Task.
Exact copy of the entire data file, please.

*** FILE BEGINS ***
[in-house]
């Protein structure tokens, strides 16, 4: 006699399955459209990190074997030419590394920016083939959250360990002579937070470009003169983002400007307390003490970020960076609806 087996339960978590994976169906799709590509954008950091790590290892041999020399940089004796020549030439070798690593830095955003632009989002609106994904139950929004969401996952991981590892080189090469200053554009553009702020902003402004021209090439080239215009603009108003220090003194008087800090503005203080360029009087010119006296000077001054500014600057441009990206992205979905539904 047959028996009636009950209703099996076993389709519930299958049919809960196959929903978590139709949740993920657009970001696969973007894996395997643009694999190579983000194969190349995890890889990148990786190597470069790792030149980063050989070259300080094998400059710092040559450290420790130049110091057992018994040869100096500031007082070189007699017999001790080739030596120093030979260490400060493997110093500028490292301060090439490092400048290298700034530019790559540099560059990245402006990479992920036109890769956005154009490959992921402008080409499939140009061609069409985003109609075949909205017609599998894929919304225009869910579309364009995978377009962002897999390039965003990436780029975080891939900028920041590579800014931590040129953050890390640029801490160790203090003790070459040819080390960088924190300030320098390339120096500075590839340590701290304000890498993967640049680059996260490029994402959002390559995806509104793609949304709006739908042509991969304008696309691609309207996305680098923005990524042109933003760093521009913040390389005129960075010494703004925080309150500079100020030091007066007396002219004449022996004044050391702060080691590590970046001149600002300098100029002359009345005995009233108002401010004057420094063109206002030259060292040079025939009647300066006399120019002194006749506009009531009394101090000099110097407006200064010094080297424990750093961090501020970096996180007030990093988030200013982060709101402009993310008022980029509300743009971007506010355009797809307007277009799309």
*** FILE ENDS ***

[in-house]
């Protein structure tokens, strides 16, 4: 006699399955459209990190074997030419590394920016083939959250360990002579937070470009003169983002400007307390003490970020960076609806 087996339960978590994976169906799709590509954008950091790590290892041999020399940089004796020549030439070798690593830095955003632009989002609106994904139950929004969401996952991981590892080189090469200053554009553009702020902003402004021209090439080239215009603009108003220090003194008087800090503005203080360029009087010119006296000077001054500014600057441009990206992205979905539904 047959028996009636009950209703099996076993389709519930299958049919809960196959929903978590139709949740993920657009970001696969973007894996395997643009694999190579983000194969190349995890890889990148990786190597470069790792030149980063050989070259300080094998400059710092040559450290420790130049110091057992018994040869100096500031007082070189007699017999001790080739030596120093030979260490400060493997110093500028490292301060090439490092400048290298700034530019790559540099560059990245402006990479992920036109890769956005154009490959992921402008080409499939140009061609069409985003109609075949909205017609599998894929919304225009869910579309364009995978377009962002897999390039965003990436780029975080891939900028920041590579800014931590040129953050890390640029801490160790203090003790070459040819080390960088924190300030320098390339120096500075590839340590701290304000890498993967640049680059996260490029994402959002390559995806509104793609949304709006739908042509991969304008696309691609309207996305680098923005990524042109933003760093521009913040390389005129960075010494703004925080309150500079100020030091007066007396002219004449022996004044050391702060080691590590970046001149600002300098100029002359009345005995009233108002401010004057420094063109206002030259060292040079025939009647300066006399120019002194006749506009009531009394101090000099110097407006200064010094080297424990750093961090501020970096996180007030990093988030200013982060709101402009993310008022980029509300743009971007506010355009797809307007277009799309």